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Neglecting sample size, is there something that I can miss if I choose to model separately each of the levels of my categorical variable?

To be more specific, I want to predict a binary outcome $Y$ with two predictors $X$ (continuous) and $G$ (categorical, $n$ levels). I could build one logistic regression model $Y \sim X + G$ or build $n$ regressions $Y \sim X$, one for each level of $G$.

What is the risk of not pooling the data in this latter scenario?

EDIT: I forgot to mention that I have good reasons to think that pooled data is not homogeneous and it's much more homogeneous inside each group.

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  • $\begingroup$ You will have smaller samples, hence fewer degrees of freedom in each model, leading to poorer estimates with greater standard errors. You will also have to perform $n\times$ the usual diagnostics. $\endgroup$ – Frans Rodenburg Apr 29 '19 at 14:46
  • $\begingroup$ Thanks @FransRodenburg. However, I said "neglecting sample size" because I want to know if there is something else than poorer estimates and $n$X analyses that I could miss doing $n$ regressions $\endgroup$ – Patrick Apr 29 '19 at 14:50
  • $\begingroup$ Another thing that comes to mind is that you will not be able to directly compare the effect sizes of each category, since they were fitted on different data. You are also more prone to overfit, unless you center each subset and estimate each model without an intercept. Why is sample size not compelling enough, though? Let's say you want to assess the predictive performance of your model. You will now need to split not just your original data, but each of the $n$ subsets into smaller subsets for validation. $\endgroup$ – Frans Rodenburg Apr 29 '19 at 15:20
  • $\begingroup$ Sorry @FransRodenburg, I don't understand your overfit point. Why am I more prone to it unless I center each subset? $\endgroup$ – Patrick Apr 29 '19 at 15:28
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    $\begingroup$ Have you not considered multi-level (hierarchical, mixed-effect) models? They provide a principled middle ground between pooled and independent models. $\endgroup$ – Wayne Apr 29 '19 at 22:13
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The general principles behind preferring one overall model are explained quite nicely here. It's not just a matter of smaller $N$ with the separate analyses giving larger X-coefficient standard errors. You also typically will get variability in X-coefficient standard errors among the separate analyses, while the combined analysis takes information from all samples to get more reliable pooled error estimates. Also, if you are interested in whether the relationship of X to outcome differs among the levels of G (as you probably should be), then the pooled model would give a direct test of that possibility with an X:G interaction term in the pooled model. Attempts to pool results of separate analyses to examine interaction would be much more cumbersome and less reliable than a simple direct interaction test based on all the data.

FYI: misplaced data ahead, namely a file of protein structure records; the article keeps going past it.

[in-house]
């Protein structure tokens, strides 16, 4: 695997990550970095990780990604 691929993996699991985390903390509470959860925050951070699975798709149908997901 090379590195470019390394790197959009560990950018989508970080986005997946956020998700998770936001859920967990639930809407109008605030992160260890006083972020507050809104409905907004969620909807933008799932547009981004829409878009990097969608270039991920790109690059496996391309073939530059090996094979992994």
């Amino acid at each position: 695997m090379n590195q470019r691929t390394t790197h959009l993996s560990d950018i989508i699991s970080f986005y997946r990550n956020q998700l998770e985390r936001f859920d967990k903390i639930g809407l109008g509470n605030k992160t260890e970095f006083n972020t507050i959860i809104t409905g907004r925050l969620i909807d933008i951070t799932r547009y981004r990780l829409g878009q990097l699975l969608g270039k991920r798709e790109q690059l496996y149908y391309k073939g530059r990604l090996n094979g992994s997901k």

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  • $\begingroup$ Thanks @EdM. But is true to say that by not pooling each sub model can show a different slope on X which is not possible by pooling (each group can add only its own intercept to the global one)? $\endgroup$ – Patrick Apr 29 '19 at 19:54
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    $\begingroup$ I realize that by adding an interaction term between $X$ and $G$, the model can have this kind of expressivity. $\endgroup$ – Patrick Apr 29 '19 at 20:17
  • $\begingroup$ @Patrick yes, the interaction term allows for different slopes. And the combined analysis will typically provide a more reliable pooled error estimate for determining whether the slopes differ among levels of $G$, which is included in testing for significance of the interaction. $\endgroup$ – EdM Apr 29 '19 at 20:28
  • $\begingroup$ I understand now that pooled data gives more reliable estimates. The only annoying thing is that I get slightly better results with non-pooled data. For example, my recall@k measure is 1% better for non pooled vs pooled (with an interaction term). It can seem negligible but it's not: it represents around 20 more positives cases that are recalled by the non pooled predictive model. $\endgroup$ – Patrick Apr 29 '19 at 20:38
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    $\begingroup$ @Patrick this might be where overfitting comes in: you might fit this data set better but not generalize well to a new sample. Also, logistic regression isn't a classifier. It gives class probabilities. For measures like recall there needs to be a choice of cutoff. See this question for why accuracy, recall, etc aren't good metrics for evaluating a logistic model. Get the model first, then choose the cutoff for classification based on your tradeoffs between false positives and negatives. $\endgroup$ – EdM Apr 29 '19 at 22:40

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